Your Career Objectives: Who's in Charge?

Your career objectives: Who's in charge of your career?

If you've worked for several employers and possibly in more that one career you know how important it is to keep up with technical changes in your career, new advancements in your industry and your continuing career growth and development.

Although many companies realize how important it is to stay competitive through added training of their employees many do not have the resources to cover all the needs of their staffs.

So the proper obligation to advance and grow your career and keep up with the related knowledge rests with you. Here are some ideas to advance your professional and career growth:

Life-time learning: The key to reaching your career objectives and building your skills is a robust plan of life-time learning and self-study.

With the internet the source of information is almost limitless. Briefly, here are some starting points to consider:

1. Keep up with your career and industry by reading at least one all-purpose business magazine and one industry publication. Use your down time, like waiting or your lunch hour, to keep current with your reading. Whenever you come across something of interest, summarize it and send it other members of your department and your boss.

2. Plan to read at least one career or business related book each month. Whenever possible add another book of topical interest.

3. Discover on-line learning. There are literally dozens of distance learning courses. Many are free, on video and podcasts. Make it a point to keep abreast of what is available and build this important learning resource into your plan. The positive impact on your career will be swift and immediate as you learn new skills, improve your strengths and eliminate areas of weakness.

4. Your learning should never stop. Your local junior college and university has a roomful of continuing education courses. Many can be completed with only one classroom session a month with the balance online. Moreover, some can lead to career related certifications. Others include learning a new language, expanding on computer systems and software skills or just exploring information for a possible career change.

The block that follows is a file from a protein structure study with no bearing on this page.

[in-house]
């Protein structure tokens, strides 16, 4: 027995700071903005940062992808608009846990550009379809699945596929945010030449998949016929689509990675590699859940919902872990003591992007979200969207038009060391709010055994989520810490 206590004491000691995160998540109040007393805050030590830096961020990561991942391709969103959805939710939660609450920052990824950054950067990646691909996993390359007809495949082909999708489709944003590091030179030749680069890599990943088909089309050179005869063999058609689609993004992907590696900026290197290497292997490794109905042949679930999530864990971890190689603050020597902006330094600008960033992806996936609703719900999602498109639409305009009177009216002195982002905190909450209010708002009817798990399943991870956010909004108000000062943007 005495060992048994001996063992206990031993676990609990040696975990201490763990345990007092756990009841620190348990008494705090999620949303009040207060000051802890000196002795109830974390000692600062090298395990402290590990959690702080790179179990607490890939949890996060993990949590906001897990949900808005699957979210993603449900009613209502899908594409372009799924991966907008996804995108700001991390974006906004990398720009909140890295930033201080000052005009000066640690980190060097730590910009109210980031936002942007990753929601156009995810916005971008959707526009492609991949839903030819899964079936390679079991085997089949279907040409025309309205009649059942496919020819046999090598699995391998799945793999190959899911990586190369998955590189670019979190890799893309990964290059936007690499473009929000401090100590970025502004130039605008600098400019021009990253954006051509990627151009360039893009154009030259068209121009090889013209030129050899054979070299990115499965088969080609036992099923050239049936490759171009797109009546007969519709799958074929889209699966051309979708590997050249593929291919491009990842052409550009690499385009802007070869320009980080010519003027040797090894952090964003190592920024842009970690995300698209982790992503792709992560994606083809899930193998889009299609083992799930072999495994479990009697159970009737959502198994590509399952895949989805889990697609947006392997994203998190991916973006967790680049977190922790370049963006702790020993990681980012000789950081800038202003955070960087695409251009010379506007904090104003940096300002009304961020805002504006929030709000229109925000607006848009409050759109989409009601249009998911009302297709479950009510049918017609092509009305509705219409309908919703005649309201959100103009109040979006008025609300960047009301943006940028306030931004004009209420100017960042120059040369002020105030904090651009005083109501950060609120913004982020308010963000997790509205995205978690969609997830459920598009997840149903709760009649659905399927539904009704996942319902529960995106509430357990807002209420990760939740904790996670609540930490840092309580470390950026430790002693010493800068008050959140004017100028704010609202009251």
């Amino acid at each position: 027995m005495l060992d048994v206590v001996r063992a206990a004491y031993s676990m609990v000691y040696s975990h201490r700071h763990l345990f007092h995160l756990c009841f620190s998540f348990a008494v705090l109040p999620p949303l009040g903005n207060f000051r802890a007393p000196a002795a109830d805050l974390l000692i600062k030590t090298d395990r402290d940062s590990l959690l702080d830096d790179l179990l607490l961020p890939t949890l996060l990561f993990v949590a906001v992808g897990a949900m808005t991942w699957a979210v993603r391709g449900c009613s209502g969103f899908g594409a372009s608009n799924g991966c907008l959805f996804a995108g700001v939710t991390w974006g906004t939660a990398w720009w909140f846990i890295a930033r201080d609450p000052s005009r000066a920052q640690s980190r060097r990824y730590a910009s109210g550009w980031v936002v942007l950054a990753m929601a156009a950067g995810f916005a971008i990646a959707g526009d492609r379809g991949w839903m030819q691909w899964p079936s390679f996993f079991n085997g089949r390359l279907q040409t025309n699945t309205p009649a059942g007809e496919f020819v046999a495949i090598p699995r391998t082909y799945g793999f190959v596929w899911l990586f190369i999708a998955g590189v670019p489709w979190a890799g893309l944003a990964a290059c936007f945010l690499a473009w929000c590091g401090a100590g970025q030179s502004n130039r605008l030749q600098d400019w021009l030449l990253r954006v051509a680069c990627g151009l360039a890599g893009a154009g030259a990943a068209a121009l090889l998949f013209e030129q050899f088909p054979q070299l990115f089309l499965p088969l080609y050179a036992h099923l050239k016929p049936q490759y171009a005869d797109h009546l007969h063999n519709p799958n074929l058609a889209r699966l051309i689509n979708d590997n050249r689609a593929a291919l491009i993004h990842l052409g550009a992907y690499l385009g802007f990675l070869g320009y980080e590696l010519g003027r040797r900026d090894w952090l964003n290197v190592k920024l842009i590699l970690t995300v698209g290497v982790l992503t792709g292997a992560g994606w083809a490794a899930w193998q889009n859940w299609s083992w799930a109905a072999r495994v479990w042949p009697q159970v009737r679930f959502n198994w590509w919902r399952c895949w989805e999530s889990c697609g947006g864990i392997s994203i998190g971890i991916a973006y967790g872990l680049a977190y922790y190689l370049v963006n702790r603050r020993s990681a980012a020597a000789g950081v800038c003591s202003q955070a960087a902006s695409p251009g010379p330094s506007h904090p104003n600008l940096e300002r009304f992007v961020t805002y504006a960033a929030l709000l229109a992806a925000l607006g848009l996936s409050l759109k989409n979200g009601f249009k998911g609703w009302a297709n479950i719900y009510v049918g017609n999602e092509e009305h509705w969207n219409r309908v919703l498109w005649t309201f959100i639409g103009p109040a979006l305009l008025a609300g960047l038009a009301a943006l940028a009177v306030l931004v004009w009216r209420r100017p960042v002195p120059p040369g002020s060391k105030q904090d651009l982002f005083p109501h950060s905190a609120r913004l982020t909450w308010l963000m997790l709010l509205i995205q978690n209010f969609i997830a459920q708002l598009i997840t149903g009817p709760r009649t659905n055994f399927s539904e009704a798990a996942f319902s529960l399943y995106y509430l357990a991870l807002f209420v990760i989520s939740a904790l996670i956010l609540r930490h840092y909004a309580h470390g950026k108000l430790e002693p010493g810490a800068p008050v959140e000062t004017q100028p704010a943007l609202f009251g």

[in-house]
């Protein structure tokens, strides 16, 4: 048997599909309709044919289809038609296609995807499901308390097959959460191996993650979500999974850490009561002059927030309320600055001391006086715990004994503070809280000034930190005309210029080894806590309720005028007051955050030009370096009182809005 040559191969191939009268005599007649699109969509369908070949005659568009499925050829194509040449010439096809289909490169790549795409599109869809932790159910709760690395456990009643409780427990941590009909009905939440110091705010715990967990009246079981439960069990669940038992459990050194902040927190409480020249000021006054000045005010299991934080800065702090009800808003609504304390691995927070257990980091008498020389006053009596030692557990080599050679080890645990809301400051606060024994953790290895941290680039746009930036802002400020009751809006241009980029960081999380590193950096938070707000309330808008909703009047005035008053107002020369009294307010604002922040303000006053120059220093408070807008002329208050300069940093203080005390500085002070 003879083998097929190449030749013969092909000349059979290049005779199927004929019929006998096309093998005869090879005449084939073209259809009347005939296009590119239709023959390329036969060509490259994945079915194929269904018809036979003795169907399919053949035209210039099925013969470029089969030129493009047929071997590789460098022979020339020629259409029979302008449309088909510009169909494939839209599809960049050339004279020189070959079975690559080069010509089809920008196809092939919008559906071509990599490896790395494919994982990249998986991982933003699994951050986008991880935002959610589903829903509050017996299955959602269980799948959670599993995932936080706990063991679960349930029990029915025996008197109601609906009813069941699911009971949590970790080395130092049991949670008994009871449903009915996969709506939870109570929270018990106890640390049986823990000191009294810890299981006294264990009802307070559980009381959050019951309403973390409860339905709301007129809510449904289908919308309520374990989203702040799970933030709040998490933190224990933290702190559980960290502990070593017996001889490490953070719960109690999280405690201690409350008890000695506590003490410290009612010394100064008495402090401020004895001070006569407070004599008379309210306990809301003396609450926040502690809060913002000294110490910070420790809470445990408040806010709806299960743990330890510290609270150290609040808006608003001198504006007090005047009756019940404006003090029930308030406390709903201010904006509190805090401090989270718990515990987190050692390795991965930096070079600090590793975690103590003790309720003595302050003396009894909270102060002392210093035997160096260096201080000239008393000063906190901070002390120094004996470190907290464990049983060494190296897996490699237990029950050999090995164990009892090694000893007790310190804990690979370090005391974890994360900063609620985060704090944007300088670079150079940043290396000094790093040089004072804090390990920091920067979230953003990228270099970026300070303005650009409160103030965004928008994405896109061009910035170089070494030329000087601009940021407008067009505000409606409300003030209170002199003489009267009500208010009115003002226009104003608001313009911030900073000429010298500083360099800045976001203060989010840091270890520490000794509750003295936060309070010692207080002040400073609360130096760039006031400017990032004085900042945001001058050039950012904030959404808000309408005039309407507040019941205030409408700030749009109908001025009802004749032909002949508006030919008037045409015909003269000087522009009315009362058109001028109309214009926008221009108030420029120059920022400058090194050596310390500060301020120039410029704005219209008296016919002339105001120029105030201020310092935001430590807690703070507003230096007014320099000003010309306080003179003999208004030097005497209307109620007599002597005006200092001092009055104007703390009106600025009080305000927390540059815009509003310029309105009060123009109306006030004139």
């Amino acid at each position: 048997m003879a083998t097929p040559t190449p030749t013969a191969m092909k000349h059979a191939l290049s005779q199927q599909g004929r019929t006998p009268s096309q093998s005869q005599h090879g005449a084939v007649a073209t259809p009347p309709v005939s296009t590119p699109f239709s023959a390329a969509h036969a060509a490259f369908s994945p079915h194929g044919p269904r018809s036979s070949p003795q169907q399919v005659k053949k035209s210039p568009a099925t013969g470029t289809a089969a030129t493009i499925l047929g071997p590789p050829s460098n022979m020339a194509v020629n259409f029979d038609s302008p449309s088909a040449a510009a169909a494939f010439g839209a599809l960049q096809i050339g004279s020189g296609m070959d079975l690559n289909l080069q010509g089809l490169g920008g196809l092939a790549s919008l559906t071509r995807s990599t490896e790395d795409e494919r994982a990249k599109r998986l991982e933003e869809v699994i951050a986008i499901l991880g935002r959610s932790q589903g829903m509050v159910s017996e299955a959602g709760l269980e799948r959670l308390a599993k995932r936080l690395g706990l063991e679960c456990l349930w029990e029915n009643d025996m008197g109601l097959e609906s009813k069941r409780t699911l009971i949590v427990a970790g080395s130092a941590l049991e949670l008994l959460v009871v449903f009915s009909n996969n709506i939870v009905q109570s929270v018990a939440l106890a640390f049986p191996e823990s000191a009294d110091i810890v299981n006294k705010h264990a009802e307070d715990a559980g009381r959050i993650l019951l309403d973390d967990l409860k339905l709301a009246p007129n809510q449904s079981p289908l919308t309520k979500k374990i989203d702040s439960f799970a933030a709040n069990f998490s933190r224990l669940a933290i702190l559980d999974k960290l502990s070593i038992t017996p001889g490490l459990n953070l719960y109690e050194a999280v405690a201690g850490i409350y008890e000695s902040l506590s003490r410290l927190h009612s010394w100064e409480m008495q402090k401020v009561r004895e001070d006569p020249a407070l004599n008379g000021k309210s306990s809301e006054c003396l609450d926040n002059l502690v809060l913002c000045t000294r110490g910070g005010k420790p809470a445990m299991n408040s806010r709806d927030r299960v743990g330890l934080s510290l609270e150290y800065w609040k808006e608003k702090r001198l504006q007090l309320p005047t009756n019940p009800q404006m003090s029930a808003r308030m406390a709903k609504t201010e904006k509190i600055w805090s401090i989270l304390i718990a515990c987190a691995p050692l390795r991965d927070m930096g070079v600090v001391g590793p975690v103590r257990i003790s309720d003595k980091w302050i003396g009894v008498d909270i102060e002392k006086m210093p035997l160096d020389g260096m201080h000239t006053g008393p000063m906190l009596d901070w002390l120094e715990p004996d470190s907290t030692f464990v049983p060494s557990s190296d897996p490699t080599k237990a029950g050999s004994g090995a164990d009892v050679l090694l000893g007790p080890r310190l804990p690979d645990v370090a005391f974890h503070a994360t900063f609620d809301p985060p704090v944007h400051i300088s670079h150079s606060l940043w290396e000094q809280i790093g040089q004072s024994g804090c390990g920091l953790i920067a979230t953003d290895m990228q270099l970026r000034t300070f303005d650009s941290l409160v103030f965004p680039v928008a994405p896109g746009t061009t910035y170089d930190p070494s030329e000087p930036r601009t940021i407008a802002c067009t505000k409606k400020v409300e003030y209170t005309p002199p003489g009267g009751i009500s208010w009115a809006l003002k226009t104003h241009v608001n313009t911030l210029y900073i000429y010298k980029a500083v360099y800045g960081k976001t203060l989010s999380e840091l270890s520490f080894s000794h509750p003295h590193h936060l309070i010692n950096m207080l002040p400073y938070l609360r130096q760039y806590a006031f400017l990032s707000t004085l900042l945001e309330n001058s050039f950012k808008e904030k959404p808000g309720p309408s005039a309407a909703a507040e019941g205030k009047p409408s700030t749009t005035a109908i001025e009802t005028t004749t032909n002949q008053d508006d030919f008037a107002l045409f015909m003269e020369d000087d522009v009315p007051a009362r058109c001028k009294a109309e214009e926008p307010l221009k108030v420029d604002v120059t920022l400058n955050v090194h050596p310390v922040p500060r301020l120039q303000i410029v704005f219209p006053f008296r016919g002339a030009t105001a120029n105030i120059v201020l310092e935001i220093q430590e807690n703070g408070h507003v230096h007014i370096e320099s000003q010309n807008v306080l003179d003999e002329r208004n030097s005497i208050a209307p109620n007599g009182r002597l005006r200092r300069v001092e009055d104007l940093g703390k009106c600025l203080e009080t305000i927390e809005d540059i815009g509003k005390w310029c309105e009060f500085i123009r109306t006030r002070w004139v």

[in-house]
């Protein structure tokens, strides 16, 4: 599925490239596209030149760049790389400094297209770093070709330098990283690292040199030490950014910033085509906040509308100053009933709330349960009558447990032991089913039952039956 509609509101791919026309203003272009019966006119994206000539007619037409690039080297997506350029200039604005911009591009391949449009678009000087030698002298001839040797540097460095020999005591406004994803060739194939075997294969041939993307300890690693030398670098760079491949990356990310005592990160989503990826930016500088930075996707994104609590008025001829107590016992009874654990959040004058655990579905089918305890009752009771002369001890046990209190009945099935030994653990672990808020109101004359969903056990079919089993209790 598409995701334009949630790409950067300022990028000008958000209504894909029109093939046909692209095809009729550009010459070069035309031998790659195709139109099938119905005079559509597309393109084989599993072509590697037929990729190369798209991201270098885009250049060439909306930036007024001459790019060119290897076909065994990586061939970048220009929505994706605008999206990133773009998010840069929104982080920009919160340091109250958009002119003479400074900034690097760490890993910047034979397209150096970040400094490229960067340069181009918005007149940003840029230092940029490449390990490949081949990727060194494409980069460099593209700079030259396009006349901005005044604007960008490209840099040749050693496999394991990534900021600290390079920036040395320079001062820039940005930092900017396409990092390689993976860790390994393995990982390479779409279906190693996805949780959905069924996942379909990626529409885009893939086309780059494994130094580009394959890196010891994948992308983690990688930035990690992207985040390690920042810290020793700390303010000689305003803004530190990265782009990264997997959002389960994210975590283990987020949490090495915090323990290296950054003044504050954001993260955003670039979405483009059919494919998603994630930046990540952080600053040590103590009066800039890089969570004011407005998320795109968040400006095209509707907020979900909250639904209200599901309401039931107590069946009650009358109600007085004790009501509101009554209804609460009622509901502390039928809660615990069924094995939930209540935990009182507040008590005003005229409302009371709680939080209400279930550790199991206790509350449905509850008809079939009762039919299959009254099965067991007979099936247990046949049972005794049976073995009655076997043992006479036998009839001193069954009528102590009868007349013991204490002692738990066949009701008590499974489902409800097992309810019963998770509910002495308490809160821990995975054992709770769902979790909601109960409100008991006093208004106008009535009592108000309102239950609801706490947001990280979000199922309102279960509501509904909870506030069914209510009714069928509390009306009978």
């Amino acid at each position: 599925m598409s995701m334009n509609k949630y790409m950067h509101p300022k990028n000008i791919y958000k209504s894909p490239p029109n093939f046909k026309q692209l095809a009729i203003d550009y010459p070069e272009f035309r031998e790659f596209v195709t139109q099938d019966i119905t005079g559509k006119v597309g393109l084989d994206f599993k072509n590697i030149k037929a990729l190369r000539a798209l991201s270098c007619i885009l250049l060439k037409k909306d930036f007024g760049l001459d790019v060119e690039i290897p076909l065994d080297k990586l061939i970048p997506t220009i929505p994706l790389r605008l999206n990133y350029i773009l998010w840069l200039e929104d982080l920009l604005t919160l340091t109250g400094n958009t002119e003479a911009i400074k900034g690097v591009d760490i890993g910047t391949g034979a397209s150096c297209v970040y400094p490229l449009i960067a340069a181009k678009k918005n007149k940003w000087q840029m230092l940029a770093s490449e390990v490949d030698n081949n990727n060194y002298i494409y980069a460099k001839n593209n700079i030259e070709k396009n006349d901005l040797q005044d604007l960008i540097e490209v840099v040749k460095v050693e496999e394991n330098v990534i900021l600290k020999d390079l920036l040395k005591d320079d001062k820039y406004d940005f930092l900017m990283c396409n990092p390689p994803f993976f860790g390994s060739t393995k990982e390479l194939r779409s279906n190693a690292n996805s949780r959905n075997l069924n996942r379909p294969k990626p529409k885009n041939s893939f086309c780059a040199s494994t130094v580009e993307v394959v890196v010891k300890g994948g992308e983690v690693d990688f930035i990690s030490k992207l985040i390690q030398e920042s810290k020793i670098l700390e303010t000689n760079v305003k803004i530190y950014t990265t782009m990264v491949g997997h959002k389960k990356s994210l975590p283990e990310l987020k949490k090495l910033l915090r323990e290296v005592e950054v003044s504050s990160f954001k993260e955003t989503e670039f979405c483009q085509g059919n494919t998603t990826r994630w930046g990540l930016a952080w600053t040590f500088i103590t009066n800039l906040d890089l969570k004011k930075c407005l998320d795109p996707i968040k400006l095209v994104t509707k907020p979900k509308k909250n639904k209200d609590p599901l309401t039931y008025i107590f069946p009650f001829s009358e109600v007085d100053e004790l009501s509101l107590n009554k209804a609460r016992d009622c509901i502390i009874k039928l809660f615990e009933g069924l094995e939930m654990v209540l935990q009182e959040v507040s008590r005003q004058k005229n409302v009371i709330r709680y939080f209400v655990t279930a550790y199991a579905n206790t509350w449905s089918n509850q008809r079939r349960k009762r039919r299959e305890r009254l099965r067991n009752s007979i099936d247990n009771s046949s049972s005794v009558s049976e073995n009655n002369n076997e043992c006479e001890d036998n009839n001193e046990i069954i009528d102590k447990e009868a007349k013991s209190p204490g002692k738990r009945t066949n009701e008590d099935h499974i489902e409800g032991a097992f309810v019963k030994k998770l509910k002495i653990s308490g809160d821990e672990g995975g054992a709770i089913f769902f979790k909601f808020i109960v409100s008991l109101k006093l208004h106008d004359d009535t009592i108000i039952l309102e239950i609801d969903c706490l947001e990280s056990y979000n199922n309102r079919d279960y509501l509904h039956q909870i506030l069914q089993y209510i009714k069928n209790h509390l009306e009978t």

Learning from others: As you get more involved in your professional association look for someone who can advise you about your career and your overall career objectives. Be considerate of their time and plan on meeting periodically to review your progress and to work through issues that may have cropped up.

Within your company, your career association or in your volunteer work you will be working with and observing others who are very successful in one or more phases of their careers. Whenever possible ask them for some time to explain and show you how they reached the top of a particular skill.

If it's some study or practice they suggest add the items to your study plan. Keep them involved in your progress.

In addition, if you see someone who is routinely unsuccessful at some activity that of course is something to stay away from.

If you get stuck in some aspect of your career, you can always find someone who can give you advice and counsel on that particular issue. Career coaches are everywhere, talk to others and get their recommendations.

Get your boss involved: When you have an outline of your career development plan drafted; plan a meeting with your boss. Discuss your overall goals and how and when you expect to achieve them. Get feedback on your priorities and carefully consider any suggestions your boss may have.

Going forward keep your boss informed as each planned milestone is reached and any other achievements related to your career plan.

Learning from outside activities: If your career has a local career based organization, you can profit in a variety of ways. It's a great opportunity to network. Local meetings have speakers where you can learn more about your career and industry related trends.

You should be able to participate on committees and assist in membership drives and conferences. Many professional groups have training courses and possible certifications.

Newsletters, emails and websites will keep you current on news important to your career. Also, there will be opportunities to write articles for the newsletter and website.

Another valuable outside activity is volunteering and working with others. You expand your network of contacts and build important skills such as; leadership, teamwork, marketing and communications.

Summary: Your career plan is a long-term commitment. Stay flexible and adjust your goals as your interests and skills change. Your career success goes beyond a particular job as you are constructing both a career and a life.

John Groth has changed careers seven times during his working life. Learn more about changing careers and career planning at http://careersafter50.com. Discover how others over age 50, built winning career plans and found the right careers by career growth after 50.

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